UBC Theses and Dissertations
Development of a fast methane sensor based on wavelength modulation spectroscopy for exhaust methane emission measurement Son, Donghyun (Jeff)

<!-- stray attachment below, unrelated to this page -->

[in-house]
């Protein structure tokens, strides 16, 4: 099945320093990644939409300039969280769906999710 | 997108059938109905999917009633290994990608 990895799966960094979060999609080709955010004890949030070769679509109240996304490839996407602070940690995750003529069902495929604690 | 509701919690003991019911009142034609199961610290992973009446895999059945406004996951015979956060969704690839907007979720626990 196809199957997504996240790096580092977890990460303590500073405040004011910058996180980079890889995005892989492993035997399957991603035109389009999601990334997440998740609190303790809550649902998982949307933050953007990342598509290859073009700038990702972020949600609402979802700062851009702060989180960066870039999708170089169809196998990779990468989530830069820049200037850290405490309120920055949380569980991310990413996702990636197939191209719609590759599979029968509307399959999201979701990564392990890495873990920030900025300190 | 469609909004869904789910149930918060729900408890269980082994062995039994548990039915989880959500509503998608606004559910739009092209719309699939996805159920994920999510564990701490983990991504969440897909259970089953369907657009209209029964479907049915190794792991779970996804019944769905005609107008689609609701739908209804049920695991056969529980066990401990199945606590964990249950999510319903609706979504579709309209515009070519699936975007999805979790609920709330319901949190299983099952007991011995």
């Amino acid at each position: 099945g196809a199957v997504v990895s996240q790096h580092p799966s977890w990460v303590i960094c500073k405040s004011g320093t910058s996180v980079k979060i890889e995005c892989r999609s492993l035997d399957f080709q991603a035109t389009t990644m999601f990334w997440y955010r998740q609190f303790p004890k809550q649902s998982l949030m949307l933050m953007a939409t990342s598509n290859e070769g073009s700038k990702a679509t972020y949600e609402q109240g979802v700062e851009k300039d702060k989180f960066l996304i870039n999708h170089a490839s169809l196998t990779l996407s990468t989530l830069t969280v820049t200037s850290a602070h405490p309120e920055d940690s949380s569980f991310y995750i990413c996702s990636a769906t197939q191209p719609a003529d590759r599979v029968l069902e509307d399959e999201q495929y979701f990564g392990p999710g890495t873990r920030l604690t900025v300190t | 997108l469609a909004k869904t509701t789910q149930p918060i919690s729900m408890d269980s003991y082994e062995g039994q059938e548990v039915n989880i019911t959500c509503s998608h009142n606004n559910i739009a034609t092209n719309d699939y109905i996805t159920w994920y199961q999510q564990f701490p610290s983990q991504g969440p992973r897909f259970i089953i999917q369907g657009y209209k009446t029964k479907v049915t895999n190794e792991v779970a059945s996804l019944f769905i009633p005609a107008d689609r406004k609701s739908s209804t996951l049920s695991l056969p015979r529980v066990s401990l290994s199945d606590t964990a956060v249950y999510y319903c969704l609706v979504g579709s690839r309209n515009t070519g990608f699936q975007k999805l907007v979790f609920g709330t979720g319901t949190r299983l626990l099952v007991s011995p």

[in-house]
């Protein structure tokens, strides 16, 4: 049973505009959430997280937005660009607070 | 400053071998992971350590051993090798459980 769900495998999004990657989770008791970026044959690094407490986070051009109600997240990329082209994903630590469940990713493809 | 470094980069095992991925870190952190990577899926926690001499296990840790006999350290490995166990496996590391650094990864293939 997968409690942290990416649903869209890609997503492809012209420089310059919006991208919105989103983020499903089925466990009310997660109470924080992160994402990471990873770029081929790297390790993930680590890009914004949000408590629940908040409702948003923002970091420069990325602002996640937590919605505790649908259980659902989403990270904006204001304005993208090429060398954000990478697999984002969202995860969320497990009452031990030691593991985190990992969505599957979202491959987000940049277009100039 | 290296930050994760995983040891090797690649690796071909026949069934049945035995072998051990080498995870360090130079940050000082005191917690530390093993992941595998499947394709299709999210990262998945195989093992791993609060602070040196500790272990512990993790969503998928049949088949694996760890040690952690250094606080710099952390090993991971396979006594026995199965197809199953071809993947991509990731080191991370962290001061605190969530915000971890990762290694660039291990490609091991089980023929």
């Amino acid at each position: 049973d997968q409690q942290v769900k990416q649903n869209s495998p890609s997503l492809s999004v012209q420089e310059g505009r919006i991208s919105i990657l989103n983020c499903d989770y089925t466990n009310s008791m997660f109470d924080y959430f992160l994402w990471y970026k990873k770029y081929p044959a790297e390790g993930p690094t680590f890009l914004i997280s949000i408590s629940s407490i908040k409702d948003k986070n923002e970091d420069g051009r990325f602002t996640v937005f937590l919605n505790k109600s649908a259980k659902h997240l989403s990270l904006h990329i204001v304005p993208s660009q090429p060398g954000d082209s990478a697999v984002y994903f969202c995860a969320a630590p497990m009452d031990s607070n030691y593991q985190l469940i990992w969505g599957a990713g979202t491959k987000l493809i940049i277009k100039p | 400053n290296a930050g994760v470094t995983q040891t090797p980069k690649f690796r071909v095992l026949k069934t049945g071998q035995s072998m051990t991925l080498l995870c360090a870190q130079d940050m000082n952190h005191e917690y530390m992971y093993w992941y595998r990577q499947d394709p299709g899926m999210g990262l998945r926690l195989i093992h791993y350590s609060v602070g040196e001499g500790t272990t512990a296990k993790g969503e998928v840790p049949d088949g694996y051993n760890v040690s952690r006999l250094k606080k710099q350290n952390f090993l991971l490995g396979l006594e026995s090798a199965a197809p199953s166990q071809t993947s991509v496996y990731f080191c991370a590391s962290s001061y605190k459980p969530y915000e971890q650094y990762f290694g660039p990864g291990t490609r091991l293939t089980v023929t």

Natural gas is an attractive alternative fuel with a lower price and carbon dioxide emission compared to liquid fossil fuels. Methane (CH₄) in natural gas, however, has a high global warming potential (GWP), thus the emission of unburnt CH₄ can offset the cleaner combustion of natural gas and should be carefully monitored in dual-fuel natural gas/diesel engines. To develop cleaner engines, a high-speed methane sensor in the exhaust gas stream is required to capture emissions during real-world, transient engine operation. While CH₄ measurements using Fourier-transform infrared (FTIR) spectroscopy in dual-fuel engines have been demonstrated, its speed is insufficient for cycle-resolved measurements. To this end, a fast, robust, and inexpensive CH₄ sensor based on wavelength modulation spectroscopy (WMS) was developed using a relatively inexpensive IR diode laser with a centre wavelength of 1651 nm. The WMS sensor was assessed using gas standards and validated against a flame ionization detector (FID). The 508 mm heated gas cell reliably detects CH₄ from 50 ppm to over 2% at a temporal resolution of over 200 Hz. The WMS sensor can resolve transient methane emission with a time delay and time constant of 0.55 s and 0.44 s respectively. When demonstrated on a heavy-duty dual-fuel research engine, the WMS sensor and FID agreed with a mean percentage difference of 4.2%. The field measurement capability of this portable sensor, which can continuously measure for seconds to hours, was demonstrated on dual-fuel marine engines of a coastal vessel. The GWP of dual-fuel engine exhaust heavily depends on operational profiles, and the fast WMS methane sensor will assist engineers and policy makers to characterize and reduce in-use CH₄ emissions.
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